We will now generate $$N=1000$$ samples $$\mathbf{e}_1, \mathbf{e}_2, \mathbf{e}_3, \ldots, \mathbf{e}_N$$, compute the mean of each sample $$\overline{\mathbf{e}_1}, \overline{\mathbf{e}_2}, \overline{\mathbf{e}_3}, \ldots, \overline{\mathbf{e}_N}$$.

ebars = gen_sampling_dist(rvE, statfunc=mean, n=30)

plot_sampling_dist(ebars, xlims=[0,10])


We can compute the mean and the variance of the sampling distribution:

np.mean(ebars), np.std(ebars)

(5.015271066216973, 0.9136381014198938)


## Central limit theorem#

The Central Limit Theorem (CLT) is a mathy result tells us two very important practical facts:

1. The sampling distribution of the sample mean $$\overline{X}$$ is normally distributed for samples taken for ANY random variable, as the sample size $$n$$ increases.

2. The standard deviation of sampling distribution of the sample mean $$\overline{X}$$ decrease $$\sigma_{\overline{X}} = \frac{\sigma}{\sqrt{n}}$$, where $$\sigma$$ is the standard deviation of the random variable $$X$$.

Let’s verify both claims of the CLT by revisiting the sampling distributions we obtained above.

### Example 1 (cont.): sampling distribution as a function of $$n$$#

from scipy.stats import uniform

rvU = uniform(0,1)

plot_samples_panel(rvZ, xlims=None)

ubarss = plot_sampling_dists_panel(rvU, xlims=[0.25,0.75], binwidth=0.01)

np.std(ubars10), np.std(ubars30), np.std(ubars100)

(0.08597715741110862, 0.05307001005012156, 0.02863960146457155)


Let’s compare these observations from the simulation, to the theoretical standard deviations predicted by the CLT.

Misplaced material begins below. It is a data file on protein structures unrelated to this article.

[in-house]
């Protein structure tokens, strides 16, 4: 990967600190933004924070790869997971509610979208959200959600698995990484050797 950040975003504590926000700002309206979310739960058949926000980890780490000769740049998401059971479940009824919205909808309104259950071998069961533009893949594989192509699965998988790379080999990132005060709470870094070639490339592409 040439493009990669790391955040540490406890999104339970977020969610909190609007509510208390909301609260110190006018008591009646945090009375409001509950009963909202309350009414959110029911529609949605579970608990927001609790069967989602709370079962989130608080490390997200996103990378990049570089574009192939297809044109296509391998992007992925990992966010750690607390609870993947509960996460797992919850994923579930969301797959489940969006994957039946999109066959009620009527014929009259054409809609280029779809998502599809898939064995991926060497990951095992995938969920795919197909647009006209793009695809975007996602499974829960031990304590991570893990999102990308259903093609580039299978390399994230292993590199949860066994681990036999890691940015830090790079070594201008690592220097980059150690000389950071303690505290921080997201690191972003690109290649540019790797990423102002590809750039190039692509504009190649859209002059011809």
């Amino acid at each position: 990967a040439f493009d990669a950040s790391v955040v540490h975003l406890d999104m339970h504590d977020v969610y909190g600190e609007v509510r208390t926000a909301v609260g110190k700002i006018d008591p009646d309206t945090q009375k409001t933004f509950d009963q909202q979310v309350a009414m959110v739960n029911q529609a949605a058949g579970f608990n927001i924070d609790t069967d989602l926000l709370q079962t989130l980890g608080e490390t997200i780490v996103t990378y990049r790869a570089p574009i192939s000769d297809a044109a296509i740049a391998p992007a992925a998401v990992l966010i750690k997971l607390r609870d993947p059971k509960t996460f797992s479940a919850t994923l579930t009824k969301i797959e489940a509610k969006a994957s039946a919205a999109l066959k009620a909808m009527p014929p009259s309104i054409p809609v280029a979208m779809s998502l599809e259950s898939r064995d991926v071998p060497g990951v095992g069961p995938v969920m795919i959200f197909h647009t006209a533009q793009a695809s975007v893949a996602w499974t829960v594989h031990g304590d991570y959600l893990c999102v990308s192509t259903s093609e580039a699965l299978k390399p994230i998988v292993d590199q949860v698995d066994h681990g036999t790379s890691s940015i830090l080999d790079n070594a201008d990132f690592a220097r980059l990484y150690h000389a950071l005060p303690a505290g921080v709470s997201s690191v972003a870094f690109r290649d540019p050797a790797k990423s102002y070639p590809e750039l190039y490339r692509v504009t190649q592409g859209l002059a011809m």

from math import sqrt
rvU.std()/sqrt(10), rvU.std()/sqrt(30), rvU.std()/sqrt(100)

(0.09128709291752768, 0.05270462766947299, 0.028867513459481287)


### Example 2 (cont.): sampling distribution as a function of $$n$$#

from scipy.stats import norm

mu = 0
sigma = 1
rvZ = norm(mu, sigma)

plot_samples_panel(rvZ, xlims=[-3, 3])

zbarss = plot_sampling_dists_panel(rvZ, xlims=[-1, 1], binwidth=0.02)

np.std(zbars10), np.std(zbars30), np.std(zbars100)

(0.3236182149202699, 0.18708485140622844, 0.10157298361492494)


Let’s compare these observations from the

from math import sqrt
rvZ.std()/sqrt(10), rvZ.std()/sqrt(30), rvZ.std()/sqrt(100)

(0.31622776601683794, 0.18257418583505536, 0.1)


### Example 3 (cont.): sampling distribution as a function of $$n$$#

from scipy.stats import expon

lam = 0.2      # lambda
scale = 1/lam
rvE = expon(0, scale)

plot_samples_panel(rvE, xlims=[-0.1,30])

ebarss = plot_sampling_dists_panel(rvE, xlims=[-0.1, 10], binwidth=0.2)

np.std(ebars10), np.std(ebars30), np.std(ebars100)

(1.6424071184557227, 0.8988315431033435, 0.51653333470598)


Let’s compare these observations from the

from math import sqrt

rvE.std()/sqrt(10), rvE.std()/sqrt(30), rvE.std()/sqrt(100)

(1.5811388300841895, 0.9128709291752769, 0.5)


## Discussion#

CLT is the reason why statistics works. We can use properties of sample to estimate the parameters of the population, and our estimates get more and more accurate as the samples get larger.

See main text.